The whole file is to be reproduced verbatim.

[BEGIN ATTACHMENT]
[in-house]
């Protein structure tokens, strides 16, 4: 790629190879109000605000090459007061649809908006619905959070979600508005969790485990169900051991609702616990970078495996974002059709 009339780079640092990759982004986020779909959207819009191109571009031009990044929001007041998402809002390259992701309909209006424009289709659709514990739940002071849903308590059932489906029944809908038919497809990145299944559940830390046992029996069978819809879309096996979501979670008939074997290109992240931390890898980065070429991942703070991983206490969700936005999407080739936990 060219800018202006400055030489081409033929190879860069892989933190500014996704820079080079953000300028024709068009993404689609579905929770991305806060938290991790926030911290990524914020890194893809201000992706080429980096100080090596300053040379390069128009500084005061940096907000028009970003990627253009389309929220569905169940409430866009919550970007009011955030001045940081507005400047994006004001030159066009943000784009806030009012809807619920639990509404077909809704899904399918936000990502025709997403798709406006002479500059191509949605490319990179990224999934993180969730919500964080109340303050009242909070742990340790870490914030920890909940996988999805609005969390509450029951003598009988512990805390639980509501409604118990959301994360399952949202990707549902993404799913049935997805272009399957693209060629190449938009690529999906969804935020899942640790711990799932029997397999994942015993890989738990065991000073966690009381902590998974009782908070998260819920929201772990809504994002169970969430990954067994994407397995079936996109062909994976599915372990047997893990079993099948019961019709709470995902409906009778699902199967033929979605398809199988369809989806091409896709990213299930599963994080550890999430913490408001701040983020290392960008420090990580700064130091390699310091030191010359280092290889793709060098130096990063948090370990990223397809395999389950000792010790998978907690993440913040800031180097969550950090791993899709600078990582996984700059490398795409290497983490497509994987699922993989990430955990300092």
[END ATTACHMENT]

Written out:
[in-house]
């Protein structure tokens, strides 16, 4: 790629190879109000605000090459007061649809908006619905959070979600508005969790485990169900051991609702616990970078495996974002059709 009339780079640092990759982004986020779909959207819009191109571009031009990044929001007041998402809002390259992701309909209006424009289709659709514990739940002071849903308590059932489906029944809908038919497809990145299944559940830390046992029996069978819809879309096996979501979670008939074997290109992240931390890898980065070429991942703070991983206490969700936005999407080739936990 060219800018202006400055030489081409033929190879860069892989933190500014996704820079080079953000300028024709068009993404689609579905929770991305806060938290991790926030911290990524914020890194893809201000992706080429980096100080090596300053040379390069128009500084005061940096907000028009970003990627253009389309929220569905169940409430866009919550970007009011955030001045940081507005400047994006004001030159066009943000784009806030009012809807619920639990509404077909809704899904399918936000990502025709997403798709406006002479500059191509949605490319990179990224999934993180969730919500964080109340303050009242909070742990340790870490914030920890909940996988999805609005969390509450029951003598009988512990805390639980509501409604118990959301994360399952949202990707549902993404799913049935997805272009399957693209060629190449938009690529999906969804935020899942640790711990799932029997397999994942015993890989738990065991000073966690009381902590998974009782908070998260819920929201772990809504994002169970969430990954067994994407397995079936996109062909994976599915372990047997893990079993099948019961019709709470995902409906009778699902199967033929979605398809199988369809989806091409896709990213299930599963994080550890999430913490408001701040983020290392960008420090990580700064130091390699310091030191010359280092290889793709060098130096990063948090370990990223397809395999389950000792010790998978907690993440913040800031180097969550950090791993899709600078990582996984700059490398795409290497983490497509994987699922993989990430955990300092």